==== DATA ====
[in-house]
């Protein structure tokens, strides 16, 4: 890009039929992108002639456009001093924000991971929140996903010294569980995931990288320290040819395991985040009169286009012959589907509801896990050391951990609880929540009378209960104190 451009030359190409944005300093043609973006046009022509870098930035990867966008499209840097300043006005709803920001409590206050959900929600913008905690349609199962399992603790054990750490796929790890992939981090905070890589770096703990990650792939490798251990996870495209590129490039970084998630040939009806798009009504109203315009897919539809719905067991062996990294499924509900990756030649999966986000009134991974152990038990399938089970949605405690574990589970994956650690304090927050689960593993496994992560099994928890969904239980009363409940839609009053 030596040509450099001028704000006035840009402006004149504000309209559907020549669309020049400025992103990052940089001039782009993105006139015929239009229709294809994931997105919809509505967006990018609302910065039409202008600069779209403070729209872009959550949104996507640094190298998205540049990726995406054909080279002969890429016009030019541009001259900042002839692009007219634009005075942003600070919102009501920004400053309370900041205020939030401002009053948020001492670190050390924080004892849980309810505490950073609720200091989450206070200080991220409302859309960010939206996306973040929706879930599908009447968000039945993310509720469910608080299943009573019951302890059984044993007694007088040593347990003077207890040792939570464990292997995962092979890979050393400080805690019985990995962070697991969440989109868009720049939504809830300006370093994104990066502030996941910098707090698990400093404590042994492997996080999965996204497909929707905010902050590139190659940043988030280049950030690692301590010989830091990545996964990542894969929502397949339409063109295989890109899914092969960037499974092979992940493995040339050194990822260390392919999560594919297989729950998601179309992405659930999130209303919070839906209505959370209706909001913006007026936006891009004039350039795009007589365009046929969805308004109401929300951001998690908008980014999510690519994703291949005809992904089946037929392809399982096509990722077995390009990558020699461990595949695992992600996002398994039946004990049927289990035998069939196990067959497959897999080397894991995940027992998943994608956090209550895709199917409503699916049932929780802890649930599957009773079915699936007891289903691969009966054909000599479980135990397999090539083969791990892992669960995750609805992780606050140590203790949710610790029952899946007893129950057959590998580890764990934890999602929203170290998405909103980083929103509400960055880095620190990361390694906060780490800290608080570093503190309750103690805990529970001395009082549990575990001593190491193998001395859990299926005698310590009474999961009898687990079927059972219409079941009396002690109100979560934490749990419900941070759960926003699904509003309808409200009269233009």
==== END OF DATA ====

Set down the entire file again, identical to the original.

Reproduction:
[in-house]
């Protein structure tokens, strides 16, 4: 890009039929992108002639456009001093924000991971929140996903010294569980995931990288320290040819395991985040009169286009012959589907509801896990050391951990609880929540009378209960104190 451009030359190409944005300093043609973006046009022509870098930035990867966008499209840097300043006005709803920001409590206050959900929600913008905690349609199962399992603790054990750490796929790890992939981090905070890589770096703990990650792939490798251990996870495209590129490039970084998630040939009806798009009504109203315009897919539809719905067991062996990294499924509900990756030649999966986000009134991974152990038990399938089970949605405690574990589970994956650690304090927050689960593993496994992560099994928890969904239980009363409940839609009053 030596040509450099001028704000006035840009402006004149504000309209559907020549669309020049400025992103990052940089001039782009993105006139015929239009229709294809994931997105919809509505967006990018609302910065039409202008600069779209403070729209872009959550949104996507640094190298998205540049990726995406054909080279002969890429016009030019541009001259900042002839692009007219634009005075942003600070919102009501920004400053309370900041205020939030401002009053948020001492670190050390924080004892849980309810505490950073609720200091989450206070200080991220409302859309960010939206996306973040929706879930599908009447968000039945993310509720469910608080299943009573019951302890059984044993007694007088040593347990003077207890040792939570464990292997995962092979890979050393400080805690019985990995962070697991969440989109868009720049939504809830300006370093994104990066502030996941910098707090698990400093404590042994492997996080999965996204497909929707905010902050590139190659940043988030280049950030690692301590010989830091990545996964990542894969929502397949339409063109295989890109899914092969960037499974092979992940493995040339050194990822260390392919999560594919297989729950998601179309992405659930999130209303919070839906209505959370209706909001913006007026936006891009004039350039795009007589365009046929969805308004109401929300951001998690908008980014999510690519994703291949005809992904089946037929392809399982096509990722077995390009990558020699461990595949695992992600996002398994039946004990049927289990035998069939196990067959497959897999080397894991995940027992998943994608956090209550895709199917409503699916049932929780802890649930599957009773079915699936007891289903691969009966054909000599479980135990397999090539083969791990892992669960995750609805992780606050140590203790949710610790029952899946007893129950057959590998580890764990934890999602929203170290998405909103980083929103509400960055880095620190990361390694906060780490800290608080570093503190309750103690805990529970001395009082549990575990001593190491193998001395859990299926005698310590009474999961009898687990079927059972219409079941009396002690109100979560934490749990419900941070759960926003699904509003309808409200009269233009």